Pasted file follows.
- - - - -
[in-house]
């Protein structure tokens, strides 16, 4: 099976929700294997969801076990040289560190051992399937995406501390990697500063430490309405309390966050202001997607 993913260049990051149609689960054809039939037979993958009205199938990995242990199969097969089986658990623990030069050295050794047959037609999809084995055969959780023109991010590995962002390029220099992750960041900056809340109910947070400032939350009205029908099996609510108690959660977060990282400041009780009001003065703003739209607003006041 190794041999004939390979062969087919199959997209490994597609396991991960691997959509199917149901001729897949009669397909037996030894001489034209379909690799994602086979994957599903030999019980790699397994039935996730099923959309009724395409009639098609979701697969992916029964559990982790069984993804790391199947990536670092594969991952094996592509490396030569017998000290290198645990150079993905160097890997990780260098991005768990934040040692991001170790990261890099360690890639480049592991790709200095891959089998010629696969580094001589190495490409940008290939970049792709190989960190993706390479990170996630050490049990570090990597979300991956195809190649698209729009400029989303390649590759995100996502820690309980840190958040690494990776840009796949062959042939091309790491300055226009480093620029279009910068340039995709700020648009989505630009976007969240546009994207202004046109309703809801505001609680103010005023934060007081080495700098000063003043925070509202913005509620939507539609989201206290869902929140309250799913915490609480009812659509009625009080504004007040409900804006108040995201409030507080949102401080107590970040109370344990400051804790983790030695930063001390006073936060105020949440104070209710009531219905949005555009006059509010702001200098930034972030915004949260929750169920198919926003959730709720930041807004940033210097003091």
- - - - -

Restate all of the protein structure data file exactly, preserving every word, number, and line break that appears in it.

[in-house]
């Protein structure tokens, strides 16, 4: 099976929700294997969801076990040289560190051992399937995406501390990697500063430490309405309390966050202001997607 993913260049990051149609689960054809039939037979993958009205199938990995242990199969097969089986658990623990030069050295050794047959037609999809084995055969959780023109991010590995962002390029220099992750960041900056809340109910947070400032939350009205029908099996609510108690959660977060990282400041009780009001003065703003739209607003006041 190794041999004939390979062969087919199959997209490994597609396991991960691997959509199917149901001729897949009669397909037996030894001489034209379909690799994602086979994957599903030999019980790699397994039935996730099923959309009724395409009639098609979701697969992916029964559990982790069984993804790391199947990536670092594969991952094996592509490396030569017998000290290198645990150079993905160097890997990780260098991005768990934040040692991001170790990261890099360690890639480049592991790709200095891959089998010629696969580094001589190495490409940008290939970049792709190989960190993706390479990170996630050490049990570090990597979300991956195809190649698209729009400029989303390649590759995100996502820690309980840190958040690494990776840009796949062959042939091309790491300055226009480093620029279009910068340039995709700020648009989505630009976007969240546009994207202004046109309703809801505001609680103010005023934060007081080495700098000063003043925070509202913005509620939507539609989201206290869902929140309250799913915490609480009812659509009625009080504004007040409900804006108040995201409030507080949102401080107590970040109370344990400051804790983790030695930063001390006073936060105020949440104070209710009531219905949005555009006059509010702001200098930034972030915004949260929750169920198919926003959730709720930041807004940033210097003091």